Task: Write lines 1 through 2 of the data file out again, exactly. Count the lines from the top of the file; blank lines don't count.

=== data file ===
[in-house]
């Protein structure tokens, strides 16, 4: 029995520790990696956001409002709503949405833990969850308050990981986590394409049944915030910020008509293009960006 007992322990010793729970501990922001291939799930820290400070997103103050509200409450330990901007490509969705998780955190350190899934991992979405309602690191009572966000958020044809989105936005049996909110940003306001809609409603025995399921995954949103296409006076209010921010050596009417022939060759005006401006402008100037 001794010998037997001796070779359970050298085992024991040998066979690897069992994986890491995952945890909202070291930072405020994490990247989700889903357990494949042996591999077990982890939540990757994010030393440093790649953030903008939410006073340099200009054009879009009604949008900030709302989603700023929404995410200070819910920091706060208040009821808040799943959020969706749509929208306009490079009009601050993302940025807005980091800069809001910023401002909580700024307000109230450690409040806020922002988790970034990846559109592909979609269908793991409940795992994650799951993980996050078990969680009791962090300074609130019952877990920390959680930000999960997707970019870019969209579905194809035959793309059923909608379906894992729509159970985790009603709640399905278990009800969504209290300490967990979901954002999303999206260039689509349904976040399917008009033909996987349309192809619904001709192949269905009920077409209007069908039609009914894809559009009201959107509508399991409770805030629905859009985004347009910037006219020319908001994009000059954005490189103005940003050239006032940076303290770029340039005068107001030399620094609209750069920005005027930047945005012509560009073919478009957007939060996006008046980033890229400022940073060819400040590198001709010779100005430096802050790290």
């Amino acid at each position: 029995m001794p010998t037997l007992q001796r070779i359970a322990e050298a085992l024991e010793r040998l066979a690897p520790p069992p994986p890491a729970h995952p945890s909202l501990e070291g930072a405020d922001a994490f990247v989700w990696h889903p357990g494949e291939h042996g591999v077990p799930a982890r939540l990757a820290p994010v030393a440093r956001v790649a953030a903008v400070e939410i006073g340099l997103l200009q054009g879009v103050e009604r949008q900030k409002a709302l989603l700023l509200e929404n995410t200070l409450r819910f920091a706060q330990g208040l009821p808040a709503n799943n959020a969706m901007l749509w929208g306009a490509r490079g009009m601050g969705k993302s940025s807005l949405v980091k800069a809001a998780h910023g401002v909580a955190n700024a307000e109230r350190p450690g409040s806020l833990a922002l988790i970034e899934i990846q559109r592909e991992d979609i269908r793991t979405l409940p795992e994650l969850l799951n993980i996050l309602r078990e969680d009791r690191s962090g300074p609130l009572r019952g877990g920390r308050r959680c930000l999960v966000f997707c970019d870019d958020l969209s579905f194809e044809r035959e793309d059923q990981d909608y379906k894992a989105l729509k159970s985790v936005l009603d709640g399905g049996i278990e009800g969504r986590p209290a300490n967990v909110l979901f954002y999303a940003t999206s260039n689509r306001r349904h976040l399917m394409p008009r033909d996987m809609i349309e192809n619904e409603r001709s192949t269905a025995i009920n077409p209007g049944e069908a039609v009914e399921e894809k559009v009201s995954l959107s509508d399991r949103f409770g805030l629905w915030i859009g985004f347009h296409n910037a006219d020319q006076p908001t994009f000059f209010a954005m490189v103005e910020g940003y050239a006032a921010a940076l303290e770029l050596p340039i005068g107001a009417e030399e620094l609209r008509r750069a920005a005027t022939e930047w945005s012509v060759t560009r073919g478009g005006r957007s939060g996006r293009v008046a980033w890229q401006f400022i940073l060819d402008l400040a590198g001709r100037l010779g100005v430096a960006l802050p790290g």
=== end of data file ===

[in-house]
């Protein structure tokens, strides 16, 4: 029995520790990696956001409002709503949405833990969850308050990981986590394409049944915030910020008509293009960006 007992322990010793729970501990922001291939799930820290400070997103103050509200409450330990901007490509969705998780955190350190899934991992979405309602690191009572966000958020044809989105936005049996909110940003306001809609409603025995399921995954949103296409006076209010921010050596009417022939060759005006401006402008100037 001794010998037997001796070779359970050298085992024991040998066979690897069992994986890491995952945890909202070291930072405020994490990247989700889903357990494949042996591999077990982890939540990757994010030393440093790649953030903008939410006073340099200009054009879009009604949008900030709302989603700023929404995410200070819910920091706060208040009821808040799943959020969706749509929208306009490079009009601050993302940025807005980091800069809001910023401002909580700024307000109230450690409040806020922002988790970034990846559109592909979609269908793991409940795992994650799951993980996050078990969680009791962090300074609130019952877990920390959680930000999960997707970019870019969209579905194809035959793309059923909608379906894992729509159970985790009603709640399905278990009800969504209290300490967990979901954002999303999206260039689509349904976040399917008009033909996987349309192809619904001709192949269905009920077409209007069908039609009914894809559009009201959107509508399991409770805030629905859009985004347009910037006219020319908001994009000059954005490189103005940003050239006032940076303290770029340039005068107001030399620094609209750069920005005027930047945005012509560009073919478009957007939060996006008046980033890229400022940073060819400040590198001709010779100005430096802050790290």